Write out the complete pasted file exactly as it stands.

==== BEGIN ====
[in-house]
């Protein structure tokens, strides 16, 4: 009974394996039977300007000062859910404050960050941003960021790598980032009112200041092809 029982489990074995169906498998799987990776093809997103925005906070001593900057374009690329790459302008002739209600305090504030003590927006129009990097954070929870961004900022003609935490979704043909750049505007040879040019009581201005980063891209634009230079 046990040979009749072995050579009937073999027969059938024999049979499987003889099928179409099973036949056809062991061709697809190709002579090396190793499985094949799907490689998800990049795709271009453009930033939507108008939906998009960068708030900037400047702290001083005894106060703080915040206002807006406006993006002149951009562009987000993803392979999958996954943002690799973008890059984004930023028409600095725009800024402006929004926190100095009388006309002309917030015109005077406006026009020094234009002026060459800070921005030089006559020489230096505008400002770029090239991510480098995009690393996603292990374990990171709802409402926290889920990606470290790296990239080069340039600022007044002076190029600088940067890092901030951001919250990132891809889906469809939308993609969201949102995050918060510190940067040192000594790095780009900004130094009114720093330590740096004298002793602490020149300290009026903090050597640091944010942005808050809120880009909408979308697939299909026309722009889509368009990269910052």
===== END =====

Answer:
[in-house]
């Protein structure tokens, strides 16, 4: 009974394996039977300007000062859910404050960050941003960021790598980032009112200041092809 029982489990074995169906498998799987990776093809997103925005906070001593900057374009690329790459302008002739209600305090504030003590927006129009990097954070929870961004900022003609935490979704043909750049505007040879040019009581201005980063891209634009230079 046990040979009749072995050579009937073999027969059938024999049979499987003889099928179409099973036949056809062991061709697809190709002579090396190793499985094949799907490689998800990049795709271009453009930033939507108008939906998009960068708030900037400047702290001083005894106060703080915040206002807006406006993006002149951009562009987000993803392979999958996954943002690799973008890059984004930023028409600095725009800024402006929004926190100095009388006309002309917030015109005077406006026009020094234009002026060459800070921005030089006559020489230096505008400002770029090239991510480098995009690393996603292990374990990171709802409402926290889920990606470290790296990239080069340039600022007044002076190029600088940067890092901030951001919250990132891809889906469809939308993609969201949102995050918060510190940067040192000594790095780009900004130094009114720093330590740096004298002793602490020149300290009026903090050597640091944010942005808050809120880009909408979308697939299909026309722009889509368009990269910052």